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19.5.12

Dietrich Fischer-Dieskau (1925–2012)

available at Amazon
Dietrich Fischer-Dieskau, The Great EMI Recordings

(11 CDs, $55)

available at Amazon
Schubert, Lieder, D. Fischer-Dieskau, G. Moore

(21 CDs, $60)

available at Amazon
Brahms, Deutsche Volkslieder, D. Fischer-Dieskau, E. Schwarzkopf, G. Moore

(2 CDs, $11)

available at Amazon
Schumann, Dichterliebe / Liederkreis (op. 39), D. Fischer-Dieskau, A. Brendel
It has been a bad week for fans of vocal music. In the inevitable trend of threes, the deaths of go-go pioneer Chuck Brown and disco star Donna Summer have been followed by the worst of all. Dietrich Fischer-Dieskau, a giant among lesser men, died yesterday, a few days short of his 87th birthday. He has not been performing or recording for some years, of course, but it is still distressing to think of a world without him. For me and undoubtedly for many listeners my age and older, Fischer-Dieskau opened up an entire world to my ears. As an undergraduate piano major, I was lucky enough to receive an accompanying scholarship, for which I did a lot of work playing for voice students. Wanting to know more about accompanying opera and art song, I took music courses in those repertories, from which my interest in musicology was born. Prof. Ethel Armeling taught surveys in French, German, Italian, and English song, and in each of them she introduced us to the best recordings of vast swaths of composition. It was an invaluable introduction not only to a huge body of music but to the best singers, and in a startling number of cases it was Dietrich Fischer-Dieskau who came to represent the ideal for how those pieces should be sung. It was not an overwhelmingly powerful voice, and his interpretation could border on fussiness, but in his greatest recordings there was an intelligence, a loving attention to the details of text and characterization, that is hard to resist.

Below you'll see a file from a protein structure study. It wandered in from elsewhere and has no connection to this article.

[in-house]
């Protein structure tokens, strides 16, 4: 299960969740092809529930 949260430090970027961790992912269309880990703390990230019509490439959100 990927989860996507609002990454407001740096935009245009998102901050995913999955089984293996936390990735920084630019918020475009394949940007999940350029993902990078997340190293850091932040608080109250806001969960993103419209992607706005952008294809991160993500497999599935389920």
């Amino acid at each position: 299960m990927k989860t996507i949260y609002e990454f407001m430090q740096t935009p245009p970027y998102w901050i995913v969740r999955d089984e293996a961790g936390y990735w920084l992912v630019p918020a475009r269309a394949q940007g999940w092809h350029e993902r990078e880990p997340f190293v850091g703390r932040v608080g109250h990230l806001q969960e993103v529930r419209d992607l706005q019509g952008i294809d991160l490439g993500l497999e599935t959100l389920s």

Regular readers likely already own well-worn copies of the discs recommended here, but for those who do not, there are some excellent options to get to know this superlative singer. EMI has a fine box set of his best Lieder recordings made for their label, including the three Schubert cycles, the Brahms Die schöne Magelone, Schumann's two Liederkreis sets, Mahler's Rückert-Lieder, and selections of songs by Schubert, Wolf, Strauss, Loewe, and others, plus a disc of interviews with Fischer-Dieskau about the art of singing German Lieder. There is some overlap, but nothing to be regretted, in Deutsche Grammophon's 21-disc Schubert set, with Fischer-Dieskau and his accompanist Gerald Moore, who is one of the gold standards for any art song accompanist. Now available at bargain prices, these sets will give you endless hours of appreciation for what made Fischer-Dieskau so beloved among listeners.